Outlaw King is a sweeping epic beautifully and brutally depicting Robert Bruce’s (Chris Pine) arduous efforts to unite all Scots and free Scotland from British rule. Braveheart made us familiar with the Scots’ graphically bloody plight for freedom in the 14th century. This film echoes similar sentiments, especially when William Wallace’s death inspires Bruce to boldly take action against the British monarchy.
While Wallace is fighting in the Battle of Falkirk, Bruce obeys his father’s (James Cosmo) wishes and reluctantly pledges fealty to King Edward I of England (Stephen Dillane). The monarchy marks this alliance with an arranged marriage between sweet Lady Elizabeth (Florence Pugh) and hesitantly accommodating Lord Bruce. The stage is set for relative peace, but all goodwill is lost when the Brits savagely disembody Wallace and suspend parts of him throughout England and Scotland as a warning to all Scots. The chilling sight of Wallace’s severed torso prompts Bruce to break his pledge and rally his people in the fight for justice and freedom.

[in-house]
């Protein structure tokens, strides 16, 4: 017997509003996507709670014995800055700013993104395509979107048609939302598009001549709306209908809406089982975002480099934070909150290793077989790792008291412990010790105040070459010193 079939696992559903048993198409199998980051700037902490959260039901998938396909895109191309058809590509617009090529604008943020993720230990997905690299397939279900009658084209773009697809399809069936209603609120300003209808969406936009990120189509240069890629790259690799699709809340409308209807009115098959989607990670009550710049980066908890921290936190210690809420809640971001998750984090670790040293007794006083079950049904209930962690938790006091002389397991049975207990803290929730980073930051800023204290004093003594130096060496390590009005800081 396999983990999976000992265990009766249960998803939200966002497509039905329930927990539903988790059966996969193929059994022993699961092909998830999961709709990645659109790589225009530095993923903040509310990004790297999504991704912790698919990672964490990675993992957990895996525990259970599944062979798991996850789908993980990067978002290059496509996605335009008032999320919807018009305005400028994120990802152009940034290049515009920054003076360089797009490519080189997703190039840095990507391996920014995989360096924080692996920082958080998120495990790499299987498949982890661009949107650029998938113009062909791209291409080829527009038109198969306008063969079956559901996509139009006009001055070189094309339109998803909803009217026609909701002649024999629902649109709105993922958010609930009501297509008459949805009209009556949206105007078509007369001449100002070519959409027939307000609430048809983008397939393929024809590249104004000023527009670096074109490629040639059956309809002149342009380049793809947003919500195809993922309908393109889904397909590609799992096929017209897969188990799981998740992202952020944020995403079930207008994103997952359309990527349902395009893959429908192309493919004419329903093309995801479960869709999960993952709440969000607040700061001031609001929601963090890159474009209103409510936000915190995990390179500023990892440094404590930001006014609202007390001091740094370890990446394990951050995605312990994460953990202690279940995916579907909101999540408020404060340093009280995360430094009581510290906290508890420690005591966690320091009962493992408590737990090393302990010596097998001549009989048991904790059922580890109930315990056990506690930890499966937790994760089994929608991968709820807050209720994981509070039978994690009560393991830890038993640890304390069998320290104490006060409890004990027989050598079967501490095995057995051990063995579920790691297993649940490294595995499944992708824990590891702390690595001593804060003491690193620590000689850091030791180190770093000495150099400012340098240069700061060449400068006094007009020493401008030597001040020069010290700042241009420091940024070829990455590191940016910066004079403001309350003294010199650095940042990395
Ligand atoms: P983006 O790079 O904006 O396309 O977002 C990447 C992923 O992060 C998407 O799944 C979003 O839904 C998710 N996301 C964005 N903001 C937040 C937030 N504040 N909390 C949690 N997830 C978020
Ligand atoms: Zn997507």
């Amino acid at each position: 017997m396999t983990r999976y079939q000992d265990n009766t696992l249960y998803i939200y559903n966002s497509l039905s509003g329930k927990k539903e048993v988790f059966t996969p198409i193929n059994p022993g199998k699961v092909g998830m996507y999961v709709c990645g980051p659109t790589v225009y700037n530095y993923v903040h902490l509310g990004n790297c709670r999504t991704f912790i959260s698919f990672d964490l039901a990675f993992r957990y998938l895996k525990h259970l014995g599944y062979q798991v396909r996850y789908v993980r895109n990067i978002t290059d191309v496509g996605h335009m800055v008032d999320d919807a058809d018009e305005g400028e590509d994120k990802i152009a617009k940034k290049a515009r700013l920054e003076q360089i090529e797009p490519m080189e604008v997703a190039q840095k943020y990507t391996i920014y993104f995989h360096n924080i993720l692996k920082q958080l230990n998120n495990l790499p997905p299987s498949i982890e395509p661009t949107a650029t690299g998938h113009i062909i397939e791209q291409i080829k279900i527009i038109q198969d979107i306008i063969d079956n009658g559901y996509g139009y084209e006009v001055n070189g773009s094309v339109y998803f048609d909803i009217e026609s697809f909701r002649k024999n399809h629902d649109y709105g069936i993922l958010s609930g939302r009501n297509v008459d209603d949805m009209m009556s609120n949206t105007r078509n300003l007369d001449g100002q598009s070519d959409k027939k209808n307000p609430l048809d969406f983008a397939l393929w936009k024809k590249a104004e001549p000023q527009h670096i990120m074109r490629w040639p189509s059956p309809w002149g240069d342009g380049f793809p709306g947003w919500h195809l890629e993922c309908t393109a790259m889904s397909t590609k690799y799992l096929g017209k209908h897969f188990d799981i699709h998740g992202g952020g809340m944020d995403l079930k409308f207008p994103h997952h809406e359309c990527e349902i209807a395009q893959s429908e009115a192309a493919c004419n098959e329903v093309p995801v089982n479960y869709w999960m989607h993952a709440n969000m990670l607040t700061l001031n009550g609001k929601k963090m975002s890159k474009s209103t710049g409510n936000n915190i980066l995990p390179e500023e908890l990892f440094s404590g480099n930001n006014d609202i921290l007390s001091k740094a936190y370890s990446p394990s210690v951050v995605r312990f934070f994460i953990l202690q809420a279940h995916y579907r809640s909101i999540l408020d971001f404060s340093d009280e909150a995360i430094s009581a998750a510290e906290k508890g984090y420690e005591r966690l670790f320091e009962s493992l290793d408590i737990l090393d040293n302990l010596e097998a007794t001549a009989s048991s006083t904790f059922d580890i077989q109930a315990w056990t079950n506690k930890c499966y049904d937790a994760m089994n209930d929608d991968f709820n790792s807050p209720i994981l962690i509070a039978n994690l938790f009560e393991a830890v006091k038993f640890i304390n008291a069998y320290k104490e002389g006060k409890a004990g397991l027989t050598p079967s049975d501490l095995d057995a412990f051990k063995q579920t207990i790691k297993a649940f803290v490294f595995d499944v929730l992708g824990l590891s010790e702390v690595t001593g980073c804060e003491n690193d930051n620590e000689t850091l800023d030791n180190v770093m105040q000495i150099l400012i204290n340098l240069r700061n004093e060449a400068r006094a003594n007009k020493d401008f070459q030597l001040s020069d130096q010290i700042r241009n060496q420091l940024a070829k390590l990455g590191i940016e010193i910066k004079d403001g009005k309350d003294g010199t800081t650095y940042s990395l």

“…Robert Bruce’s arduous efforts to unite all Scots and free Scotland from British rule.”
In all aspects of his life, Bruce is clearly a man of honor and decency. He is a loving father to his little girl, an understanding gentleman to his bride, and a fiercely loyal brother and friend. He would not instigate a war without merit, and he does not want to be king for selfish and superficial reasons. His only goal is to serve his people, not to rule over them and stake claim to their land. Conversely, King Edward and his maniacal son (Billy Howle) are self-serving tyrants.